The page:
There’s also some positive lessons that kids can learn from Nanny McPhee. I’m not one for preaching in a film, and it really doesn’t do that. On the whole, it’s a feel-good family film if you’re looking for that sort of thing.
What I didn’t: While this movie had a similar tone as the first one, it’s really not as good. There are scenes that spread things on a little thick. For example, while the first film introduced the title character with a whispering voice saying, “The person you need is Nanny McPhee.” In this movie, she’s introduced by a chorus of voices banging drawers with the same tune. It’s overkill, which is the theme of this film at times.
There’s also a morose emotional diversion in the middle of the film which is a bit too heavy for family audiences (and one that leads to possibly too much false hope for similar real-life situations). It also takes way too long away from the main story to the point of annoyance.
I wasn’t a huge fan of the first Nanny McPhee, and this one is a small step down.
Who is gonna like this movie: Kids and maybe some of their families.
Studio: 20th Century Fox
Rated: PG-13 for crude sexual content, comic violence, language and teen partying
Starring: Ken Jeong, Matt Lanter, Charlie Weber, Marcelle Baer and Chris Riggi
Directed by: Jason Friedberg and Aaron Seltzer
What it’s about: You know those guys who single-handedly ruined the spoof genre? Yeah, them. Well, they’re back, poking fun at the Twilight franchise.
What I liked: Let’s just say that Vampires Suck is the best movie so far by Jason Friedberg and Aaron Seltzer. Of course, that’s not saying much when you have a bar that has been set by the likes of Disaster Movie and Meet the Spartans. Still, there are some funny jokes and gags in this movie, and this disastrous duo has finally moved into the realm of “mildly funny.” Too bad it took them five films to get there.
The thing that works, sort of, for this movie is the fact that the spoof pretty much stays on target. Sure, there are random nods to Alice in Wonderland and Lady Gaga, but overall, the story is a send-up of The Twilight Saga. The reduction of inane pop culture randomness helps hold this mess together.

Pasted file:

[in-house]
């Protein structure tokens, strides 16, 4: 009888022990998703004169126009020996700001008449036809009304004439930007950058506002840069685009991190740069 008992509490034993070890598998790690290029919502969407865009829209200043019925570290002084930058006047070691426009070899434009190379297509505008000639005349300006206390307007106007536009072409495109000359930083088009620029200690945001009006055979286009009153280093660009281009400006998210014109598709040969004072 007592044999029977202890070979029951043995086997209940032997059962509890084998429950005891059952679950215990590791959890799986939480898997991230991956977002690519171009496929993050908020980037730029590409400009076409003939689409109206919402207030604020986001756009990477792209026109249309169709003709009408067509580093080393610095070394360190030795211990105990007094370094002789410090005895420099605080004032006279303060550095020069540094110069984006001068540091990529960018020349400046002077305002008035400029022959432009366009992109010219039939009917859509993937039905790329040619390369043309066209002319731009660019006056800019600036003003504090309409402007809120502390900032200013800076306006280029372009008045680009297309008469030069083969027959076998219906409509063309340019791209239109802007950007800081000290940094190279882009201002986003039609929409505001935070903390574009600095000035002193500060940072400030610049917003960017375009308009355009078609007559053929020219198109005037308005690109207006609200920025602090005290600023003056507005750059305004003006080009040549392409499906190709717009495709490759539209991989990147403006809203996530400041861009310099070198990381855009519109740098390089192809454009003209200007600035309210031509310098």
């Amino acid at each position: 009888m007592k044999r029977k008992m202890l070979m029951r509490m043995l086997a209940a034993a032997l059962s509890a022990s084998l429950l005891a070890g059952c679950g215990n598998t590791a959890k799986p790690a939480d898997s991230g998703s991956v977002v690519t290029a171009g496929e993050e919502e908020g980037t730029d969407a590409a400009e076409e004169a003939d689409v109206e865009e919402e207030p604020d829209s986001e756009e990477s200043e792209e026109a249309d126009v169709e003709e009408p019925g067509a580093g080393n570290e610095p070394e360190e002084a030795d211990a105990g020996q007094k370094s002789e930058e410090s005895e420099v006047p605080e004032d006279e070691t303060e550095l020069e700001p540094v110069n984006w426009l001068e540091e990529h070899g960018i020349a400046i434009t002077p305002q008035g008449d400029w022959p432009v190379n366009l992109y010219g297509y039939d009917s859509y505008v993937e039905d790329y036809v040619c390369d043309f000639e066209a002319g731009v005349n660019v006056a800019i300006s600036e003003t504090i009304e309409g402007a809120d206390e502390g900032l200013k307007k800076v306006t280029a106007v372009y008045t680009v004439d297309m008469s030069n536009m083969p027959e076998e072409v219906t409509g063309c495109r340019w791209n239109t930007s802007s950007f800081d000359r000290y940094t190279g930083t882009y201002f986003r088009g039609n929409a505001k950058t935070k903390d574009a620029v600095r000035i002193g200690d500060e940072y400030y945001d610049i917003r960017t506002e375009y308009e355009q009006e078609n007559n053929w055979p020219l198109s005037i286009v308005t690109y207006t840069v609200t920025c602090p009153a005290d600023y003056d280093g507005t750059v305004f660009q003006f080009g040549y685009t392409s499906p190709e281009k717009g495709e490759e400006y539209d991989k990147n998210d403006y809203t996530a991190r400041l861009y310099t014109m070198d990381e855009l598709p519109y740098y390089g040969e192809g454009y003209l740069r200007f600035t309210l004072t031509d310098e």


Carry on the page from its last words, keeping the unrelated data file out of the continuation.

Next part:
The cast actually works for the most part. Diedrich Beider is pretty funny in the Billy Burke role, but it’s Jenn Proske as the Bella character that steals the show. She nails the excruciatingly bad acting of Kristen Stewart. Likewise, the writing does its fair share to deconstruct the key problems with the entire Twilight franchise.
What I didn’t: For as much as Vampires Suck was a step up from Friedberg and Seltzer’s previous efforts, it’s still not that great. There are too many pop culture references that don’t serve as jokes in the film. Gags are telegraphed and sometimes explained. After all, do we really need someone to say, “A chihuahua?” right after Jacob turns into a chihuahua? Why is that necessary?
If you hate Friedberg and Seltzer, this movie isn’t going to change your mind. You’ll hate this, but just not as much as previous efforts.
On the other hand, if you just loooooove these spoof movies from “The Guys Who” guys… well, then you’re a lost cause to begin with.
Who is gonna like this movie: People who like any sort of spoof or Twi-hards who love their franchise so much that a movie making fun of their movies is enough to get them into the theater.
Want to see what Kevin had to say about these movies on the television? Check him out on Fox: